Egyptians have many grievances, with sectarian strife, police brutality, inflation and skyrocketing prices, and the vicious clampdowns by the government on any dissent topping that list. In the lead-up to last November’s parliamentary elections, press freedoms were curbed and dozens of opposition members were jailed. The elections themselves were widely seen as a sham, yielding a sweeping victory for president Hosni Mubarak’s ruling National Democratic Party. Then, on the eve of the New Year, a suicide bombing outside a church in Alexandria left twenty-two people dead and eighty injured.
The activists’ plan for January 25 was to send tens of thousands of Egyptians into the streets, and to have them stay there until Mubarak gave in to demands: justice, freedom, citizen rights, and an end to his thirty-year rule. The organizers—comprised, largely, of public university graduates in their twenties—had called on Cairenes to gather at several locations across the city, prepared for nights in the streets and armed with cameras—to document any police brutality, which has come to be expected at any public protest here.
To lobby support, the activists used Twitter and Facebook, targeting above all the 60 percent of Egypt’s 80 million people who are under the age of 25. A rap song was made and circulated, a video plea by the mother of the slain activist Khaled Said recorded, and Facebook groups formed to encourage people to join the protest.
On the 25th, I had made a plan with a journalist friend to head out early and stop by several of the designated protest locations—the Supreme Court, Cairo University, the popular Mustafa Mahmoud Mosque, and Shubra—before deciding where to go. Admittedly, we were skeptical. Just weeks before, in a similar call for demonstrations in Egypt in solidarity with the Tunisian uprising, I had arrived at a downtown square to find it barricaded by 200 shielded riot police. Inside were only nine protesters holding up three small banners.
But this time was different.
Adam Shatz in the LRB blog:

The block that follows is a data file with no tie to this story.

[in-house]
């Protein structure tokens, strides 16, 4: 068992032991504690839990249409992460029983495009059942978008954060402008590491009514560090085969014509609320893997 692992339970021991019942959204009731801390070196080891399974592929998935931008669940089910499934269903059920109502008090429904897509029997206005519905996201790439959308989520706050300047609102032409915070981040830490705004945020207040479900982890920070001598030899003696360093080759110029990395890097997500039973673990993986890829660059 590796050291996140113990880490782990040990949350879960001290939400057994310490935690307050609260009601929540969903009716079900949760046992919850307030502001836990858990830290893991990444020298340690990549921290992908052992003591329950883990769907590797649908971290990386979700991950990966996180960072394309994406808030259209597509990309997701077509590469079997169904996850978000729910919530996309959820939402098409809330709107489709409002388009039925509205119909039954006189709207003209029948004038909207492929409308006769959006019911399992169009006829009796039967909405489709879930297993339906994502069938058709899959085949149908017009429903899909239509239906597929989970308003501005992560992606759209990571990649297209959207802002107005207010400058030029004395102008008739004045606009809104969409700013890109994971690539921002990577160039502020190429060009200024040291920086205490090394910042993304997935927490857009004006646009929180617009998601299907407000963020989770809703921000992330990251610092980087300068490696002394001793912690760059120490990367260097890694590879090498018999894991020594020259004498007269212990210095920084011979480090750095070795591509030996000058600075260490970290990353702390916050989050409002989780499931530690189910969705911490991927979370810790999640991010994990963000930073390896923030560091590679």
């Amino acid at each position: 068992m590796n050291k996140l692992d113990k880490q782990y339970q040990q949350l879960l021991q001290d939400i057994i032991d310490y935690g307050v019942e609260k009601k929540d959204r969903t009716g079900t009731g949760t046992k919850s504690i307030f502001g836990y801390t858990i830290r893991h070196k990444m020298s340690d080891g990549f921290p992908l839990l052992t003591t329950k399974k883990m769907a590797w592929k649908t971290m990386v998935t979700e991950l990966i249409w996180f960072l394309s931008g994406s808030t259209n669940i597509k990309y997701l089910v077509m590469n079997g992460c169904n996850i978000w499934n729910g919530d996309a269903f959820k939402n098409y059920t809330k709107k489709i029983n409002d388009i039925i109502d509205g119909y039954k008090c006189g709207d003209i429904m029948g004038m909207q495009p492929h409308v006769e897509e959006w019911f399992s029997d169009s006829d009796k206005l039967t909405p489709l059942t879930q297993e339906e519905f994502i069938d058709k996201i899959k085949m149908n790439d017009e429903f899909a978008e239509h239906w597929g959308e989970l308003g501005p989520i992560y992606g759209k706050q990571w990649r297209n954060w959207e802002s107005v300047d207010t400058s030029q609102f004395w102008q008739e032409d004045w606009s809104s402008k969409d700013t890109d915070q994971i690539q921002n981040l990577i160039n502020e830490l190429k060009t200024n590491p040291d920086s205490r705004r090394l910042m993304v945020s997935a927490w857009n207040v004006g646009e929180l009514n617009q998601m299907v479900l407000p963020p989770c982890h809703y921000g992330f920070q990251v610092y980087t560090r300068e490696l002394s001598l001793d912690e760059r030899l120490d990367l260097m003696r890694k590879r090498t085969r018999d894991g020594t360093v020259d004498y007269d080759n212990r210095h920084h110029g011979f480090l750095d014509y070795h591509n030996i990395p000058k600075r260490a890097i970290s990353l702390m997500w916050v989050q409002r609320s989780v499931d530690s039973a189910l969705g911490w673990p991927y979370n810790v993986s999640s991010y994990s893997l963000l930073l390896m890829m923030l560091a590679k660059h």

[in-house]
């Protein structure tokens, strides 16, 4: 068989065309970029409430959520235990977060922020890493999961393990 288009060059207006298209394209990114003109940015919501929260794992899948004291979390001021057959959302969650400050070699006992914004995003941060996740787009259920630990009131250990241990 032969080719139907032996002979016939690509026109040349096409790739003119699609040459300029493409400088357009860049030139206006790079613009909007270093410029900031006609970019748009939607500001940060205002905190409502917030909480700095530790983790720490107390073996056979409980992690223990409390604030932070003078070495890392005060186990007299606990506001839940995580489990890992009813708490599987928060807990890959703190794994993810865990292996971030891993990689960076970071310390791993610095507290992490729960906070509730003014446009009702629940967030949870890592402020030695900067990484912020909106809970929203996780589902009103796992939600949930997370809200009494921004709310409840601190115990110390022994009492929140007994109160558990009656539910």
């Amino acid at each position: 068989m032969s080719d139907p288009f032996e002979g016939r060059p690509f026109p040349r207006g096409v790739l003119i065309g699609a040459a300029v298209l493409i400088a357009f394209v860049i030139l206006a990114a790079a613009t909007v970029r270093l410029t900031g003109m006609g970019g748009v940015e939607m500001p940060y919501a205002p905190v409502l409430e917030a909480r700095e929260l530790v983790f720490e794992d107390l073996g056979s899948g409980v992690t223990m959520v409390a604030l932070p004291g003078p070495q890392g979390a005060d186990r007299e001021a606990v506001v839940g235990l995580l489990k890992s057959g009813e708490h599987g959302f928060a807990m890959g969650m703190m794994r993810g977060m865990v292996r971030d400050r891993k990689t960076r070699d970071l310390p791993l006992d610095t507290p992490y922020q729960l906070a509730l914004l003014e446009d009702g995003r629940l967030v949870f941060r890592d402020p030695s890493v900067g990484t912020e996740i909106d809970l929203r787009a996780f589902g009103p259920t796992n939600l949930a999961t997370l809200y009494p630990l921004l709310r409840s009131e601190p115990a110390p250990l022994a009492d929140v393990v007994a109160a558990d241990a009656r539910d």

Mahmoud, my driver in Cairo when I reported from Egypt last year, didn’t talk much about politics, and – an understandable precaution – kept his views to himself unless he was asked a direct question. But when he dropped me off at the airport, he launched into a sharp attack on the Mubarak regime. ‘The Egyptians are a very patient people by nature, but their patience is running out,’ he said. ‘They could explode.’ (Once his calm returned, he begged me not to mention his name, which isn’t in fact Mahmoud.)
I thought Mahmoud’s warning was the sort of crystal-ball punditry you hear from taxi drivers throughout the developing world, where life continues to grind on as usual even though autocratic governance, corruption and poverty give people every reason to revolt. Leftist militants, reformist politicians, Muslim Brothers and human rights activists had been telling me for the previous two weeks that, for the moment, the regime had been reasonably successful in neutralising dissent, that Egyptians were too caught up in everyday worries to mobilise politically, and that the hopes raised by the Kifaya protests of 2005 had collapsed.
But that was before the murder of Khaled Said, a 28-year-old Alexandrian beaten to death last June by plainclothes officers for asking whether they had a warrant when they searched him. That was before the flagrant rigging of the parliamentary elections in December, which left the Muslim Brotherhood – the country’s largest opposition movement – without a single seat. That was before the New Year’s Day bombing of a Coptic church in Alexandria, in which 23 died, followed by the usual official claims that there are no sectarian tensions in Egypt. And that was before the popular uprising against the regime of Zine Ben-Ali in Tunisia.
Yesterday, tens of thousands of demonstrators – men and women, young and old, working and middle-class, religious and secular – took to the streets in a ‘Day of Rage’ protest against Mubarak, who has ruled the country since 1981. The protests weren’t restricted to Cairo: there were demonstrations in Alexandria, Suez and the Nile Delta village of Mahalla, a centre of labour insurgency in recent years.